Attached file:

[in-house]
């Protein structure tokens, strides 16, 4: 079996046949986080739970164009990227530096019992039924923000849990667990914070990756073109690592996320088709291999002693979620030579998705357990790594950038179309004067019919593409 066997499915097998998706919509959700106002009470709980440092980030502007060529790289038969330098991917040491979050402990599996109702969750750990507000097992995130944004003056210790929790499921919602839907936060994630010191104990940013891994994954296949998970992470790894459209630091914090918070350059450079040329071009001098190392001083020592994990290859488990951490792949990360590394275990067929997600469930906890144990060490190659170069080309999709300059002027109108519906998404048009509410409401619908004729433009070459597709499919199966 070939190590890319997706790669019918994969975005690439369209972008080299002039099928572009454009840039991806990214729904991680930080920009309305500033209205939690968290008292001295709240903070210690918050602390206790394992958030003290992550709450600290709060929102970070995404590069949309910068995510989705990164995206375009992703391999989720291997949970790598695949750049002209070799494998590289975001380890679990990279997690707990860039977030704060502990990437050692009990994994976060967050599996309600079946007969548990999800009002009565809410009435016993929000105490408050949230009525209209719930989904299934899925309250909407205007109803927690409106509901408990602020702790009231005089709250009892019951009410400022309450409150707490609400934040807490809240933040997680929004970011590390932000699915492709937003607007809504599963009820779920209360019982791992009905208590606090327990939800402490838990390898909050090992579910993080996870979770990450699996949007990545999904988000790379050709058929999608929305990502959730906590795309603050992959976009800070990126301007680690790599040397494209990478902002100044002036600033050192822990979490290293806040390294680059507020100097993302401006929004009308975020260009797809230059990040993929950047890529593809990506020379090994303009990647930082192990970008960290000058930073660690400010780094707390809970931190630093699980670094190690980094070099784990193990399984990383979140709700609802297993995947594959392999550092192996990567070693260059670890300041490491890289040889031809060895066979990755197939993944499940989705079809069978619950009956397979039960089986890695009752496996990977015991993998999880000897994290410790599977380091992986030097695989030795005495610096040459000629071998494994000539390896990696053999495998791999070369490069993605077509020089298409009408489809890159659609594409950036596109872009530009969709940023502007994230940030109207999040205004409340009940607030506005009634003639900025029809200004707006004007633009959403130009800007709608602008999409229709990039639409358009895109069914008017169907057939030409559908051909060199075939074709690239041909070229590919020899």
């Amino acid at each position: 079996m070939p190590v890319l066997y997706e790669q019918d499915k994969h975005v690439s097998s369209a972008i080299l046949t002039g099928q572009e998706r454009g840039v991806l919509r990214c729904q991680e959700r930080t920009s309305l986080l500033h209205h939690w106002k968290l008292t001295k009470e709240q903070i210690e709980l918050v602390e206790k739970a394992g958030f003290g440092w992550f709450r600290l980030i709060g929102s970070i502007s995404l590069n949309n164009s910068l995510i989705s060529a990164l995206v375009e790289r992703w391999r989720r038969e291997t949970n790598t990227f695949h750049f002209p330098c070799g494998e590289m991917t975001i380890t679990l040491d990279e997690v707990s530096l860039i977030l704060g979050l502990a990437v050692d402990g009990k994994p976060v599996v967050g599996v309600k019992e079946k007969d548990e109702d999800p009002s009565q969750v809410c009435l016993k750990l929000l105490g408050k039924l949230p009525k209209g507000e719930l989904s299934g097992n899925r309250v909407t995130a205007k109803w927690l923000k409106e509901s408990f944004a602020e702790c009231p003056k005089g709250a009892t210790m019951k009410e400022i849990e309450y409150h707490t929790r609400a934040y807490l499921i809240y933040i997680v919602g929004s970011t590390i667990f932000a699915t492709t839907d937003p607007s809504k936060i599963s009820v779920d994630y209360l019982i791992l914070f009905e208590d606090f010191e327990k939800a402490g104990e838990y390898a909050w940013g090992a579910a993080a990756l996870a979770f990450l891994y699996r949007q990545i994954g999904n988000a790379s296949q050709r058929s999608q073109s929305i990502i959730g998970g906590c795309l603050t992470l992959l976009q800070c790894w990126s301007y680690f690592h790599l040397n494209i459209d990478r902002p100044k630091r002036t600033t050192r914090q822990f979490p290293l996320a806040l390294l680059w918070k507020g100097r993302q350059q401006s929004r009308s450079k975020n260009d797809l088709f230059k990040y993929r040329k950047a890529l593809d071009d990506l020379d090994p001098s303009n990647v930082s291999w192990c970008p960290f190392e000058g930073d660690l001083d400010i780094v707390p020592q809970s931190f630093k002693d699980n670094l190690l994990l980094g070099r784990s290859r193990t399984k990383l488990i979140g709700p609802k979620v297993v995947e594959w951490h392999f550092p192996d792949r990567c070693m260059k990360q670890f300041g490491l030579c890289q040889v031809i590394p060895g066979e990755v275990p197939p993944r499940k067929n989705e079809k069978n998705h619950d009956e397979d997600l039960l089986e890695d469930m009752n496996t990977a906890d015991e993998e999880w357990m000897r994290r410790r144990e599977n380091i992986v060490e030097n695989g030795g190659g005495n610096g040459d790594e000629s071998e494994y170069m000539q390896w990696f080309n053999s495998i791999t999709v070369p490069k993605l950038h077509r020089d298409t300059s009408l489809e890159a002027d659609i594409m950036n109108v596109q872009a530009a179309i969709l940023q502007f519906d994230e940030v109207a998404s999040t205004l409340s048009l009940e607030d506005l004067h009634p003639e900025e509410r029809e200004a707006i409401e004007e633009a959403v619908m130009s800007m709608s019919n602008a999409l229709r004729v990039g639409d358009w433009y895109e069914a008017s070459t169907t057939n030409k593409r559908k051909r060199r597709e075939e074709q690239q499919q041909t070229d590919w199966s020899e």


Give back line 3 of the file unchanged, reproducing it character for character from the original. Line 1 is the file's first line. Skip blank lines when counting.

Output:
């Amino acid at each position: 079996m070939p190590v890319l066997y997706e790669q019918d499915k994969h975005v690439s097998s369209a972008i080299l046949t002039g099928q572009e998706r454009g840039v991806l919509r990214c729904q991680e959700r930080t920009s309305l986080l500033h209205h939690w106002k968290l008292t001295k009470e709240q903070i210690e709980l918050v602390e206790k739970a394992g958030f003290g440092w992550f709450r600290l980030i709060g929102s970070i502007s995404l590069n949309n164009s910068l995510i989705s060529a990164l995206v375009e790289r992703w391999r989720r038969e291997t949970n790598t990227f695949h750049f002209p330098c070799g494998e590289m991917t975001i380890t679990l040491d990279e997690v707990s530096l860039i977030l704060g979050l502990a990437v050692d402990g009990k994994p976060v599996v967050g599996v309600k019992e079946k007969d548990e109702d999800p009002s009565q969750v809410c009435l016993k750990l929000l105490g408050k039924l949230p009525k209209g507000e719930l989904s299934g097992n899925r309250v909407t995130a205007k109803w927690l923000k409106e509901s408990f944004a602020e702790c009231p003056k005089g709250a009892t210790m019951k009410e400022i849990e309450y409150h707490t929790r609400a934040y807490l499921i809240y933040i997680v919602g929004s970011t590390i667990f932000a699915t492709t839907d937003p607007s809504k936060i599963s009820v779920d994630y209360l019982i791992l914070f009905e208590d606090f010191e327990k939800a402490g104990e838990y390898a909050w940013g090992a579910a993080a990756l996870a979770f990450l891994y699996r949007q990545i994954g999904n988000a790379s296949q050709r058929s999608q073109s929305i990502i959730g998970g906590c795309l603050t992470l992959l976009q800070c790894w990126s301007y680690f690592h790599l040397n494209i459209d990478r902002p100044k630091r002036t600033t050192r914090q822990f979490p290293l996320a806040l390294l680059w918070k507020g100097r993302q350059q401006s929004r009308s450079k975020n260009d797809l088709f230059k990040y993929r040329k950047a890529l593809d071009d990506l020379d090994p001098s303009n990647v930082s291999w192990c970008p960290f190392e000058g930073d660690l001083d400010i780094v707390p020592q809970s931190f630093k002693d699980n670094l190690l994990l980094g070099r784990s290859r193990t399984k990383l488990i979140g709700p609802k979620v297993v995947e594959w951490h392999f550092p192996d792949r990567c070693m260059k990360q670890f300041g490491l030579c890289q040889v031809i590394p060895g066979e990755v275990p197939p993944r499940k067929n989705e079809k069978n998705h619950d009956e397979d997600l039960l089986e890695d469930m009752n496996t990977a906890d015991e993998e999880w357990m000897r994290r410790r144990e599977n380091i992986v060490e030097n695989g030795g190659g005495n610096g040459d790594e000629s071998e494994y170069m000539q390896w990696f080309n053999s495998i791999t999709v070369p490069k993605l950038h077509r020089d298409t300059s009408l489809e890159a002027d659609i594409m950036n109108v596109q872009a530009a179309i969709l940023q502007f519906d994230e940030v109207a998404s999040t205004l409340s048009l009940e607030d506005l004067h009634p003639e900025e509410r029809e200004a707006i409401e004007e633009a959403v619908m130009s800007m709608s019919n602008a999409l229709r004729v990039g639409d358009w433009y895109e069914a008017s070459t169907t057939n030409k593409r559908k051909r060199r597709e075939e074709q690239q499919q041909t070229d590919w199966s020899e």